The Little Ones - Morning Tide

A couple of weeks back, I was reminded of a relatively unknown Californian band called The Little Ones. What were they up to I wondered. After all, they had once held a special place in my heart. They were one of just two international bands that have released an EP that I really got into. The other was Voxtrot. I'm not saying that Australian bands are the only ones capable of producing good EPs. That would be ludicrous. But with a local band, an EP holds more relevance, because you can go out and see that band live. International EPs just depress you by the fact you won't get to see them for a good few years. It's not a very sensible argument, but still, I have a tendancy to wait for an album before judging a band and getting all excited. But with The Little Ones, the lure was just too much. Their EP was a brilliant collection of pop gems that had me seeing a summery visions of The Shins. But many months went by and I forgot about them. That's why it was such a pleasant surprise to look up what they've been up to and discover that they've just released an album, called Morning Tide. I can very happily report that it takes off where the EP left off. It took me a few listens to really fall in love (when doesn't it?), but I am well and truly there now. The same, impressive consistency of their EP remains. Every song has it owns bubbly charm and has me singing along. They may not have truly outstanding tracks here, but they've got an album full of great ones. I'm yet to hear a disappointing song by this band. If you haven't heard them yet, get to it!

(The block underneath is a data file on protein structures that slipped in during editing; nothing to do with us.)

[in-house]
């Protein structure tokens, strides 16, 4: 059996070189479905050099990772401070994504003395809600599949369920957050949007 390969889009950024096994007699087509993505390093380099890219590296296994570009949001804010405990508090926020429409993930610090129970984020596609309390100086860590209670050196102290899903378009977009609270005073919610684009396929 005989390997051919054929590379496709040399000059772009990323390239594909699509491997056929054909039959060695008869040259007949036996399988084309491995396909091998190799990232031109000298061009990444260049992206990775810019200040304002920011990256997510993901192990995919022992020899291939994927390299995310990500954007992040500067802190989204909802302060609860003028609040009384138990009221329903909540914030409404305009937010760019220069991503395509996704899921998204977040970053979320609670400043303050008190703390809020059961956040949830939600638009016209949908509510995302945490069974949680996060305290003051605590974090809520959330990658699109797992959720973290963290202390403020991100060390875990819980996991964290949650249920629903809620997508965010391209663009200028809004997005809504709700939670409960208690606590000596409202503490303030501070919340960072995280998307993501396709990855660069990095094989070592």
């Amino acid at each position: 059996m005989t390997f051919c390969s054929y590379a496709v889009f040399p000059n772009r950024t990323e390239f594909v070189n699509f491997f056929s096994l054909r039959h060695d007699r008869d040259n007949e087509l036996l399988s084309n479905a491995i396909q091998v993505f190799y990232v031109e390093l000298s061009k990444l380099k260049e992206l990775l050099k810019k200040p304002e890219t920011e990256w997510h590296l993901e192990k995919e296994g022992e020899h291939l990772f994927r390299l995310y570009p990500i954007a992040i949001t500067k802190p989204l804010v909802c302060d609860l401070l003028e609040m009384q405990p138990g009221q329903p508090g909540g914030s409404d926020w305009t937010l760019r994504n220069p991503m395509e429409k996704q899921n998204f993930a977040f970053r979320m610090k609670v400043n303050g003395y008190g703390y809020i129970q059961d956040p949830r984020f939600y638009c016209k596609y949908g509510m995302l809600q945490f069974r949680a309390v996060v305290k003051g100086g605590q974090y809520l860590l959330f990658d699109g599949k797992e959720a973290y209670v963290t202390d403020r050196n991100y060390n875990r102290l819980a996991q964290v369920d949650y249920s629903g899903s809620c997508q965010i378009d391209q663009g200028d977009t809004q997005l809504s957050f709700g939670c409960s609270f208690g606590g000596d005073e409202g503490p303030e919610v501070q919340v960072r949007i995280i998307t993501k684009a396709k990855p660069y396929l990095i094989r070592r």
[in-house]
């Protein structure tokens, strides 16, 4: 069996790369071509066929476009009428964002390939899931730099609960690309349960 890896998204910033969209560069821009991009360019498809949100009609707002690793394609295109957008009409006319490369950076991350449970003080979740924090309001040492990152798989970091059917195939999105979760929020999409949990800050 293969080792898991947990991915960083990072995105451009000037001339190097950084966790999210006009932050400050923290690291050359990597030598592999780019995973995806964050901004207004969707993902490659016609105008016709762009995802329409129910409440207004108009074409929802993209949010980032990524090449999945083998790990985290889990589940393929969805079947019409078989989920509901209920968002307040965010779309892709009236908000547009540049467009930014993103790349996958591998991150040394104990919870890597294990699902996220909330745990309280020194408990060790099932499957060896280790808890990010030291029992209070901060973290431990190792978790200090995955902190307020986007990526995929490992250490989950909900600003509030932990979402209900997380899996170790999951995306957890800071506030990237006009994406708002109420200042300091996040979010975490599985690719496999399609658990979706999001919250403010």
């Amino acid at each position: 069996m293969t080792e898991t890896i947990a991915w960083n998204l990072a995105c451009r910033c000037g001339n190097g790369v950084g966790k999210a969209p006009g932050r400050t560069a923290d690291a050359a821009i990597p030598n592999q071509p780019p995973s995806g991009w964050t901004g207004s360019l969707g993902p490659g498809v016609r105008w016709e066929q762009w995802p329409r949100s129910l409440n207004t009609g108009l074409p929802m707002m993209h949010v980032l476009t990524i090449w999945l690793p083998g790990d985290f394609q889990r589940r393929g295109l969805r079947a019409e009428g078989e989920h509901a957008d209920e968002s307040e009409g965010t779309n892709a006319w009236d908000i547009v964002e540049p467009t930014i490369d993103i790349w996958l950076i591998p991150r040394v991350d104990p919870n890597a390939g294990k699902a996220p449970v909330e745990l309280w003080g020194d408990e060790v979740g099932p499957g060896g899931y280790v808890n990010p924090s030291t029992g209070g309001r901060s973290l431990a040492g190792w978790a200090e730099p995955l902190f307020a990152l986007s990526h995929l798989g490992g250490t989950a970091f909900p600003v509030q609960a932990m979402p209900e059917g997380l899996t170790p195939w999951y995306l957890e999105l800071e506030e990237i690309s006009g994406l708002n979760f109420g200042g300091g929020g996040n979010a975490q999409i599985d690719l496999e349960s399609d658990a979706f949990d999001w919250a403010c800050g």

Morning Tide

Charge Group - Escaping Mankind

Charge Group are a local Sydney outfit, producing sprawling, experimental rock music. The members have being playing with respactable bands for years, including Purpelene and Firekites, but together they form Charge Group and deliver something truly special. Their sound feels almost tightly wound, moving slowly in an effort to contain the emotion, before letting it all out and exploding spectacularly. This powerful effect is primarily produced by the pairing of violin with some stunning lead vocals. Both have the ability to guide the listener subconsciously, leading them through eery, deserted soundscapes and into epic moments of hear-wrenching awe. For such a deeply involving sound, I will admit that it isn't for everyone and does require you to be in the right mood, but when you do connect with Charge Group's music, it's a invigorating experience. I was surprised to learn that just the other day saw the launch of Charge Group's debut album, Escaping Mankind. Not least because I had just missed an opportunity to see them live again, but also because I've been listening to this album for a good six months. I'm not quite sure how it ended up in my possession, but I can assure you that it is of the utmost quality. It's now out for all to enjoy, so get stuck in.


Homebake Incentive: Round Final 2

A few months back I reported on the first round final of the Homebake Incentive program. It was a great lineup of Sydney bands and saw Papa vs Pretty and Seekae advance through to the final. This Monday (25th)sees the second round final and another great selection of talent. Forget the competitive nature of these nights, they allow you to see some of Sydney's best emerging bands, on the same bill and at a reasonable price. It's only $6 for 5 bands and all happens at The Hopetoun Hotel. Here's who'll be playing: